I’ve put off finishing this book for about four months, but now that we’re in the home stretch of 2019, I need to mark it complete for my reading challenge. Plus, not finishing the chapter about the Obamas leaving the White House doesn’t actually prevent it from happening and letting it be 2016 for the rest of time.
You don’t need me to tell you that this book is excellent. I loved reading about her early life and definitely cried at the laundromat when she wrote about her dad’s passing. It was interesting to see some of the behind the scenes “messes” of her early days on the campaign trail (I definitely don’t remember those, but I wasn’t an Obama early adopter in 2008). She doesn’t lower the veil too much and definitely has more respect for some people than I do (and I guess she knows them personally, so there’s that). I adored her anecdote about meeting Queen Elizabeth and how HM totally sloughed off PROTOCOL.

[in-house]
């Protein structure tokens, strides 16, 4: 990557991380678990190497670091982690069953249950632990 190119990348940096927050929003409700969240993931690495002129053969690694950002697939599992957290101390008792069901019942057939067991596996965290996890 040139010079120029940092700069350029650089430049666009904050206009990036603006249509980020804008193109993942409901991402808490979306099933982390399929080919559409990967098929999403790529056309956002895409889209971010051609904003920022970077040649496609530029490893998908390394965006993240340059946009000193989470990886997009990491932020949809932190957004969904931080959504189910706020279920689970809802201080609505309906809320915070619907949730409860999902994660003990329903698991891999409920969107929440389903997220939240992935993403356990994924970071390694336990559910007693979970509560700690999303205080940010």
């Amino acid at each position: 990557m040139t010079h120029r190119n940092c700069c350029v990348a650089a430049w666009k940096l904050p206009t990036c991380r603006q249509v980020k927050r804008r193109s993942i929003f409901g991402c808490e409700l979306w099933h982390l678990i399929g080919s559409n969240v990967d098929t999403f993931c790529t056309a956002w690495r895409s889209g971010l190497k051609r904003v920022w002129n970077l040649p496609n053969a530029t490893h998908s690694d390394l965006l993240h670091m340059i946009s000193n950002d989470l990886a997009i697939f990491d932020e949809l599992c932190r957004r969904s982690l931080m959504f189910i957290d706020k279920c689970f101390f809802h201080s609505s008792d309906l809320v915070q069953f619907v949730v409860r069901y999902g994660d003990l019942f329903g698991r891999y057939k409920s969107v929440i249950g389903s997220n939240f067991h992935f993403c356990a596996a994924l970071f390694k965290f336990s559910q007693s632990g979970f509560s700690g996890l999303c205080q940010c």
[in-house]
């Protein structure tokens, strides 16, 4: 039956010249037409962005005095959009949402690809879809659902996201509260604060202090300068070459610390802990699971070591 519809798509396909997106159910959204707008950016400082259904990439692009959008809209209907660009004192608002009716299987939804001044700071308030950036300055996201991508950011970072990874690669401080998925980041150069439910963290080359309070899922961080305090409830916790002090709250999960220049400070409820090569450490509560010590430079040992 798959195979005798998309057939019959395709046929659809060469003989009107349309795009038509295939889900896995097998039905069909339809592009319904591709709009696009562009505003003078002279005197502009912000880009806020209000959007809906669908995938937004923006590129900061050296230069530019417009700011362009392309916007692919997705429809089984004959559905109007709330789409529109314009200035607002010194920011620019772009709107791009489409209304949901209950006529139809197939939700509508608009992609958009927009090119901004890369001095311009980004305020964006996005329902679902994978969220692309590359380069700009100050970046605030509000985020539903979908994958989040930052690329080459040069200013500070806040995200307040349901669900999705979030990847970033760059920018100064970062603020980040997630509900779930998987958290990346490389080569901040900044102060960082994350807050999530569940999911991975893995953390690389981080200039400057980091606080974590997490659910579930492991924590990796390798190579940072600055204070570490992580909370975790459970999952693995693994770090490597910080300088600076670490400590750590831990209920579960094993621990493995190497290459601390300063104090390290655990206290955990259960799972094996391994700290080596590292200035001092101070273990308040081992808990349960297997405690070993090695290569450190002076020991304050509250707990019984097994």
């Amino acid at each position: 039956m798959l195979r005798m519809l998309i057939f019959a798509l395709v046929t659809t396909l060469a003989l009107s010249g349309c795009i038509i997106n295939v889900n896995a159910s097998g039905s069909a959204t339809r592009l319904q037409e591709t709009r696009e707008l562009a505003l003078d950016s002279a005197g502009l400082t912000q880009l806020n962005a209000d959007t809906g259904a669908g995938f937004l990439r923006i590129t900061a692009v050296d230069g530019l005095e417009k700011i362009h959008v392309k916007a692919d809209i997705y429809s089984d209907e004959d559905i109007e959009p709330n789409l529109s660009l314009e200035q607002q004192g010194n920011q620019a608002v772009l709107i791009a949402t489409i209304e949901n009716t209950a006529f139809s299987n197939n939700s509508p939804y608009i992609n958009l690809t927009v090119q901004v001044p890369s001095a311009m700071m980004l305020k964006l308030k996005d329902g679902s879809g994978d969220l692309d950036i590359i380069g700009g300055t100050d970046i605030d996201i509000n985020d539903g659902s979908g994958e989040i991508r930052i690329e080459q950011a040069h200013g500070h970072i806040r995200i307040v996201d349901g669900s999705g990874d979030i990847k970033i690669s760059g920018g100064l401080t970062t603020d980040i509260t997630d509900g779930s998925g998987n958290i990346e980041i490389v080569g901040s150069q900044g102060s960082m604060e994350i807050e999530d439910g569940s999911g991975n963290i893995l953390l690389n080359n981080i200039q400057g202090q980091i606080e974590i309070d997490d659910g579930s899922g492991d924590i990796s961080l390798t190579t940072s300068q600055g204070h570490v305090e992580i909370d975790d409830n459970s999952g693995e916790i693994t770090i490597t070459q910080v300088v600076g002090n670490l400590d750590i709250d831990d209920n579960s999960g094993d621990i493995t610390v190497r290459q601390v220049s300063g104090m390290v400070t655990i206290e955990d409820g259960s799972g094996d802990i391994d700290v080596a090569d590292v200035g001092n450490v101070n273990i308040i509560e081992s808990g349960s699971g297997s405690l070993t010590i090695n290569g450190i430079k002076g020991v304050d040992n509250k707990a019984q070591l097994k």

Anyway, I’ll leave a quote here that really sums up how I felt reading this book in the year in which I read it (p. 415):
Hamilton touched me because it reflected the kind of history I’d lived myself. It told a story about America that allowed the diversity in. I thought about this afterward: So many of us go through life with our stories hidden, feeling ashamed or afraid when our whole truth doesn’t live up to some established ideal. We grow up with messages that tell us that there’s only one way to be American – that if our skin is dark or our hips are wide, if we don’t experience love in a particular way, if we speak another language or come from another country, then we don’t belong. That is, until someone dares to start telling that story differently.